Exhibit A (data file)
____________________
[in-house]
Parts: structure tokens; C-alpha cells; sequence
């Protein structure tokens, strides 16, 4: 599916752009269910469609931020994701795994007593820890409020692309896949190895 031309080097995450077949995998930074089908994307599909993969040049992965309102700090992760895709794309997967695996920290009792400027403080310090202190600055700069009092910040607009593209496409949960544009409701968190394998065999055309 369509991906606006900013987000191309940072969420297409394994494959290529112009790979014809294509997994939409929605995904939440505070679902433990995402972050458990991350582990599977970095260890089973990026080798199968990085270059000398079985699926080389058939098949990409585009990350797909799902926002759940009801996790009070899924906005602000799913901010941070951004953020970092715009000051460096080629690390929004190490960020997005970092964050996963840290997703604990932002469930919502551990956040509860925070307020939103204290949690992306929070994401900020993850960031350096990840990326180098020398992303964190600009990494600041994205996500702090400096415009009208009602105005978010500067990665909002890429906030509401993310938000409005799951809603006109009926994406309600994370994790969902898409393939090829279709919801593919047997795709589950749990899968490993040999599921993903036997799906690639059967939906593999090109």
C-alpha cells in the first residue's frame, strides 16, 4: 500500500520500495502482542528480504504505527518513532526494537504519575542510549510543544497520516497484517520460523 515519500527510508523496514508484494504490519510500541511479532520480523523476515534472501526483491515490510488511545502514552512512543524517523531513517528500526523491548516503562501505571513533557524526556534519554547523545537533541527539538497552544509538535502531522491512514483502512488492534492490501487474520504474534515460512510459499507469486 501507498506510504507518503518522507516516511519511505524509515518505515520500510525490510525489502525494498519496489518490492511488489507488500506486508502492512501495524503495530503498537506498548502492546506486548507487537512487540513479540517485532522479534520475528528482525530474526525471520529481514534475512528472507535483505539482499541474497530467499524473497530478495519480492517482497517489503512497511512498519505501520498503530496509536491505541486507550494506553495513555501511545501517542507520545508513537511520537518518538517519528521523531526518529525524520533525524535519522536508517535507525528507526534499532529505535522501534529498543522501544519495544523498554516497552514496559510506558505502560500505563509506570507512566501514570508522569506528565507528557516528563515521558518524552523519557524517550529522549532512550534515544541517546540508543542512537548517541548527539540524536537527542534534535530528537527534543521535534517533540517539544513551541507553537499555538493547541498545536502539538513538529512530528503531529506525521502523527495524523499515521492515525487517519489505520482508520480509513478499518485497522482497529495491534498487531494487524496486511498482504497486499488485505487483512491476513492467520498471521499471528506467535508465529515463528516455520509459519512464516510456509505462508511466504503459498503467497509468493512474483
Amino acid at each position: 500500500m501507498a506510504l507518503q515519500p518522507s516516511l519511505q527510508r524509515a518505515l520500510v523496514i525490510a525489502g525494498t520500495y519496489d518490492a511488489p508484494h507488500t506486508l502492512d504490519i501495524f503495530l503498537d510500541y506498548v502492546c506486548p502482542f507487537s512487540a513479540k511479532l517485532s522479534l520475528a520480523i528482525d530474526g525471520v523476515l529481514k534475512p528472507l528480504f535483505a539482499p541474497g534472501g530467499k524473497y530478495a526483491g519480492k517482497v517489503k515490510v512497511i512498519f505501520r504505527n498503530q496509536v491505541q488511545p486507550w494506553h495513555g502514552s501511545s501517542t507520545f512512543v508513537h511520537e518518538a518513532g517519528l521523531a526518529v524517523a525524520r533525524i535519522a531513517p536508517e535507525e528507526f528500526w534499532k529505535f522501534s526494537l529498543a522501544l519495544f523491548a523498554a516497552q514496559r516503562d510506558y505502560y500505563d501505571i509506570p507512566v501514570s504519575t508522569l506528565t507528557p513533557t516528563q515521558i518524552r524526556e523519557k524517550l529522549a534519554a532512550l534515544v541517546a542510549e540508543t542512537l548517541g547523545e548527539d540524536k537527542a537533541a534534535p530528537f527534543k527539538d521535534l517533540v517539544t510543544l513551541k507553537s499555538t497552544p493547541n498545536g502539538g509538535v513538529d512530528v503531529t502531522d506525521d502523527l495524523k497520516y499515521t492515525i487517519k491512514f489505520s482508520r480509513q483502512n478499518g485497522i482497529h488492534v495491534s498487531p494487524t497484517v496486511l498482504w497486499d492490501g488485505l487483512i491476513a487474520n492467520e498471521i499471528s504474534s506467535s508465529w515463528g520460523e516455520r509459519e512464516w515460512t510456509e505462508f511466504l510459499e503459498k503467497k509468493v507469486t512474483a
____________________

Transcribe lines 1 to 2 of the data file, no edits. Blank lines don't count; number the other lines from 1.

[in-house]
Parts: structure tokens; C-alpha cells; sequence